This is a faith-based proposition, being a fan, but that doesn’t mean we all have to lose our sense of reality or logic. Jim Boeheim didn’t want to retire, that’s pretty obvious.

It’s also understandable that the school, back in 2015, felt pressured to do something of a make-good publicly in light of another round of NCAA penalties involving the old coach’s program. So the administrators wrongfully gave Boeheim “three more years,” then even more idiotically announced that the athletic director was going to step down — not that he was forced to and not that he was fired, but that he was done doing AD duties and wanted to do something else.

That’s a whole bunch of bad choices made and a whole lot of blame to go around.

Without question Boeheim is not without some kind of culpability or blame here. His constantly referencing how close he is to retirement is a major reason why Syracuse is being run through the mud by most columnists and talking heads. If he didn’t always let us know how close to being out the door he felt, the subject wouldn’t be brought up at just about every press conference.

Secondly, forced or otherwise, somewhat tongue-in-cheek or not, Boeheim did say, back in ’15, that he would call it a career before or as the term limit came up. In 2015, to a man closing in on 70, thinking about three more years on the job probably is similar to what a sophomore in high school thinks about having to wait until graduation. It seems like forever away, so why bother really planning for it?

And yet, we’re all here now. Watching Syracuse University scramble to figure out what’s next. No right or wrong. Just an honest attempt to get to what’s next, for both the head man and his school. Both sides looking badly, both sides looking like they almost have no choice.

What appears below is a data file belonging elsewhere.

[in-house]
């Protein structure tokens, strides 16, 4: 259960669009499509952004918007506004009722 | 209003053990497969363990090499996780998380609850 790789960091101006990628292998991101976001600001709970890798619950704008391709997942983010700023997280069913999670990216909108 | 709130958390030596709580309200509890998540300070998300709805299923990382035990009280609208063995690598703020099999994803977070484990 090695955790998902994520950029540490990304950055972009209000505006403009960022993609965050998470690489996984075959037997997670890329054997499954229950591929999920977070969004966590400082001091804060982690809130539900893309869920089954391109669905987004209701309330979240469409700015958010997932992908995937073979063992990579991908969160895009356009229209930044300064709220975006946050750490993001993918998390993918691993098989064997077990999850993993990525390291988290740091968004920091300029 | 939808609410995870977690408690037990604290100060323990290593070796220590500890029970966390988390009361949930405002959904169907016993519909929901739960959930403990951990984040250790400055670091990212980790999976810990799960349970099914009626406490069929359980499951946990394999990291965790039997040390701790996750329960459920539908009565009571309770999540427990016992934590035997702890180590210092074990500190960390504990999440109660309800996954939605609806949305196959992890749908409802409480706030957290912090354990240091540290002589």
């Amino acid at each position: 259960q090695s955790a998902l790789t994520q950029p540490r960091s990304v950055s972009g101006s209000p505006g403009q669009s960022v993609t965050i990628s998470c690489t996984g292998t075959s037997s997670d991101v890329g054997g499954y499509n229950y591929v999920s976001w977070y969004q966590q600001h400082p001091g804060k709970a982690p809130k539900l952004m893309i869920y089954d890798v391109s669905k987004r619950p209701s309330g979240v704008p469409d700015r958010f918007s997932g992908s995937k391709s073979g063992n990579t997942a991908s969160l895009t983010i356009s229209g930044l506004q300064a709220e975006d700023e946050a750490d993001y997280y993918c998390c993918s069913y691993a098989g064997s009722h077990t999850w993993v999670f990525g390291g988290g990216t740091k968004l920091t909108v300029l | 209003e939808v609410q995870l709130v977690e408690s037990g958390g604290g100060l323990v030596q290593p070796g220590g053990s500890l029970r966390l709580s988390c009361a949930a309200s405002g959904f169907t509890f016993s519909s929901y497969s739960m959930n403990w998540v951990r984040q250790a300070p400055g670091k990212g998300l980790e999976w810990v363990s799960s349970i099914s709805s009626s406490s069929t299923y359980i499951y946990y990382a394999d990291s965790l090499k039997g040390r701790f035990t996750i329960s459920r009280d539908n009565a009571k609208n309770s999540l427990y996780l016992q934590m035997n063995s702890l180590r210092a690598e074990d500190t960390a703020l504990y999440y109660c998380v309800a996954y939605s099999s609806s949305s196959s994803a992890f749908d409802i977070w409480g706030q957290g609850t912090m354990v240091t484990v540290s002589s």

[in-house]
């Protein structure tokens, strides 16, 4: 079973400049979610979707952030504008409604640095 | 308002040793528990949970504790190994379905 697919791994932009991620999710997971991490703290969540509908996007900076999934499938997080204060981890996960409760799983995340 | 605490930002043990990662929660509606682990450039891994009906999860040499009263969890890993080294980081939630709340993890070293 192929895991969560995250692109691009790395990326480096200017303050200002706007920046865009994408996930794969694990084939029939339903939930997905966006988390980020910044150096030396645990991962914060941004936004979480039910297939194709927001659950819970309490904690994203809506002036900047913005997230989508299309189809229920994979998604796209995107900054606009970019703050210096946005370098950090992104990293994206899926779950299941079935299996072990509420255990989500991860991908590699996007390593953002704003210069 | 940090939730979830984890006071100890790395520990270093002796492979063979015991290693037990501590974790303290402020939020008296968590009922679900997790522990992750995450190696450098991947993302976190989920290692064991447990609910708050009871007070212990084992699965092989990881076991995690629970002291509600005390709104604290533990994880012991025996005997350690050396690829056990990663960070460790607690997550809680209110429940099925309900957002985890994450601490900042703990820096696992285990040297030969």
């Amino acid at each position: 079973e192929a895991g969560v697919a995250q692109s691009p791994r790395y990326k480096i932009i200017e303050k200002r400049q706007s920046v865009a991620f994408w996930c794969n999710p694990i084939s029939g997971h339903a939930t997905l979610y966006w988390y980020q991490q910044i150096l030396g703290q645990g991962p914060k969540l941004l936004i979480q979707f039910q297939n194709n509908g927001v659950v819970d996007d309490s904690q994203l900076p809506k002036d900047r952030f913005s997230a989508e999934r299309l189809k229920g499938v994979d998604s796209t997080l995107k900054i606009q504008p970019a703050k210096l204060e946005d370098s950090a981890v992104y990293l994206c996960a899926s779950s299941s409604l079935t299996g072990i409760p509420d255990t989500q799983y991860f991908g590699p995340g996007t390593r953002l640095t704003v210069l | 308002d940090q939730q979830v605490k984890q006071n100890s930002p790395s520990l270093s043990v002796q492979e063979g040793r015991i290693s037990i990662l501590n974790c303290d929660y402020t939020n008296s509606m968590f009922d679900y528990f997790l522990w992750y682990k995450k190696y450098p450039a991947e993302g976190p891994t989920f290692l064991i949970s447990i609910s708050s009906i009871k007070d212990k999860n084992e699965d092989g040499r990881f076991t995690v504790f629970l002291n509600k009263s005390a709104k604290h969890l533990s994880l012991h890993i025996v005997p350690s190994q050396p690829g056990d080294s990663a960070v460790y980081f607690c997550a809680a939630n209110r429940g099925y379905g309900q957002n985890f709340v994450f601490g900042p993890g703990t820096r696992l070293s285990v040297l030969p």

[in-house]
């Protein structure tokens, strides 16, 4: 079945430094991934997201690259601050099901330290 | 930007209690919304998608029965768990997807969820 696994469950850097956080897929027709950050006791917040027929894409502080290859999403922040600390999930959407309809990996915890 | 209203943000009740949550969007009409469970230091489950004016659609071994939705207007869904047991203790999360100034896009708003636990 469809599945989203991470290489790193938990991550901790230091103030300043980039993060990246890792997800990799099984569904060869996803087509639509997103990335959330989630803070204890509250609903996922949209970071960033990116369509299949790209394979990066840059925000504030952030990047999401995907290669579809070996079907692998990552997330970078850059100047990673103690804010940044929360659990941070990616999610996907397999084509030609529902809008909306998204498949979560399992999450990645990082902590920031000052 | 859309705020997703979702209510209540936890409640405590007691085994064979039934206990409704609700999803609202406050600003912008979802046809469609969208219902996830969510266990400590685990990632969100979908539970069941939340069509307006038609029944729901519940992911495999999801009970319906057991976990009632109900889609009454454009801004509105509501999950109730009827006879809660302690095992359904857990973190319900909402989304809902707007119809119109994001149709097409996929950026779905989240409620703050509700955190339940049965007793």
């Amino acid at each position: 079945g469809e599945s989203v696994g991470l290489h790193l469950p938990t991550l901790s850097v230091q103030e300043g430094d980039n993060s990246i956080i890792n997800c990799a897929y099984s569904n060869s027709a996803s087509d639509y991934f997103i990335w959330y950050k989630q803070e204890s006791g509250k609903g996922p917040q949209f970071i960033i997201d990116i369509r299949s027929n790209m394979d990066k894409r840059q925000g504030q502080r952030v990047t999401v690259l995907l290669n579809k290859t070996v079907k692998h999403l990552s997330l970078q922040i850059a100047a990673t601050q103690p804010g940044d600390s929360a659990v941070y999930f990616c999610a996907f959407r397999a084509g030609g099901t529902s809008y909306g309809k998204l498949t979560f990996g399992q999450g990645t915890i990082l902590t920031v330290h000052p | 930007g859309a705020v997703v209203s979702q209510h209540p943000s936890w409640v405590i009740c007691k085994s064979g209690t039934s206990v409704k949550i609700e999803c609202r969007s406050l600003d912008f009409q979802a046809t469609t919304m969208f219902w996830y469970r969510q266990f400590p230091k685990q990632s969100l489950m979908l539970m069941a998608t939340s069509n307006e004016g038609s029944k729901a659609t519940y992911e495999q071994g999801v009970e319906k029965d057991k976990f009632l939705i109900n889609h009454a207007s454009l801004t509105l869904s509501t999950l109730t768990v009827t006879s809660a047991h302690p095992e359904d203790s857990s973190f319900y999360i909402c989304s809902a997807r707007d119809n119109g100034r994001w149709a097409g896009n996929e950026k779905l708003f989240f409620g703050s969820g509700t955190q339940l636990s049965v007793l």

The funny is that, in all of those salt-of-the-Earth churches where the pastor has to walk away forever if he or she walks away at all, everyone is still left to do the same, to pick up and move on. Sure, there are doctrines that are years and years old, practically carved into tablets, telling everyone what to do to the old leader. But there is no perfect guideline, written or passed down by generations through fables, on how to pick the next person, or on who should be the next person.

The very parish I was visiting with still hasn’t found its permanent chief. That’s despite the fact that everyone had advance notice of the previous pastor’s plan to peace-out. But just like Syracuse found out, there really is no perfect succession of power. There are always bumps, and even some bruises.

The great thing for that clergy is that they have a great many people who care. Everyone there is devout in their devotion. They’ll maintain their ways. In other words, they’ll be okay.

That’s probably the same philosophy Syracuse fans should have, too. Sure, there are a ton of questions. Who will bring in the big-time recruits? Will this messy situation take a toll on the national reputation of the program? Will Boeheim go through all of this just to retire next year?

And the biggest question: Who takes over after Boeheim?

It’s tough to say, “Welp, life goes on and everything will be as it was,” because there are too many variables. And yet, for as ridiculous as it feels to write right now, Boeheim will eventually step down and step away. The church of Syracuse basketball will go on. You really just have to believe.